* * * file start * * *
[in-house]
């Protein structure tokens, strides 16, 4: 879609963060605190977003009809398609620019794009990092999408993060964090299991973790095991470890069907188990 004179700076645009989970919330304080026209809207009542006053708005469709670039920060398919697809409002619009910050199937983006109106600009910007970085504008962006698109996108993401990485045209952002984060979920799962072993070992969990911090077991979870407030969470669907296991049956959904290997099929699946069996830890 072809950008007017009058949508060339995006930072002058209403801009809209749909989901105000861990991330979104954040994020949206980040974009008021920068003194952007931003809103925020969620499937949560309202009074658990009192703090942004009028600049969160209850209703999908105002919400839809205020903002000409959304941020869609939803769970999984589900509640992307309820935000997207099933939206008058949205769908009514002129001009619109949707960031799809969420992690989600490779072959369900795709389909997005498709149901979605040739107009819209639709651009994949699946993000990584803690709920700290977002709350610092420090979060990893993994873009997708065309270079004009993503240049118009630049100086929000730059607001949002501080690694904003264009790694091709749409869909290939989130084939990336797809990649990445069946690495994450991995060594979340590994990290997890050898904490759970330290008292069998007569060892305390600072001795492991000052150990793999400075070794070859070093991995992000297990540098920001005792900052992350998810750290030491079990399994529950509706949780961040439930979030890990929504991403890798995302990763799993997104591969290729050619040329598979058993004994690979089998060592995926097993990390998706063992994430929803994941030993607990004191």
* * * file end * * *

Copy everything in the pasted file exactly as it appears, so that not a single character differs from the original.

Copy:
[in-house]
């Protein structure tokens, strides 16, 4: 879609963060605190977003009809398609620019794009990092999408993060964090299991973790095991470890069907188990 004179700076645009989970919330304080026209809207009542006053708005469709670039920060398919697809409002619009910050199937983006109106600009910007970085504008962006698109996108993401990485045209952002984060979920799962072993070992969990911090077991979870407030969470669907296991049956959904290997099929699946069996830890 072809950008007017009058949508060339995006930072002058209403801009809209749909989901105000861990991330979104954040994020949206980040974009008021920068003194952007931003809103925020969620499937949560309202009074658990009192703090942004009028600049969160209850209703999908105002919400839809205020903002000409959304941020869609939803769970999984589900509640992307309820935000997207099933939206008058949205769908009514002129001009619109949707960031799809969420992690989600490779072959369900795709389909997005498709149901979605040739107009819209639709651009994949699946993000990584803690709920700290977002709350610092420090979060990893993994873009997708065309270079004009993503240049118009630049100086929000730059607001949002501080690694904003264009790694091709749409869909290939989130084939990336797809990649990445069946690495994450991995060594979340590994990290997890050898904490759970330290008292069998007569060892305390600072001795492991000052150990793999400075070794070859070093991995992000297990540098920001005792900052992350998810750290030491079990399994529950509706949780961040439930979030890990929504991403890798995302990763799993997104591969290729050619040329598979058993004994690979089998060592995926097993990390998706063992994430929803994941030993607990004191």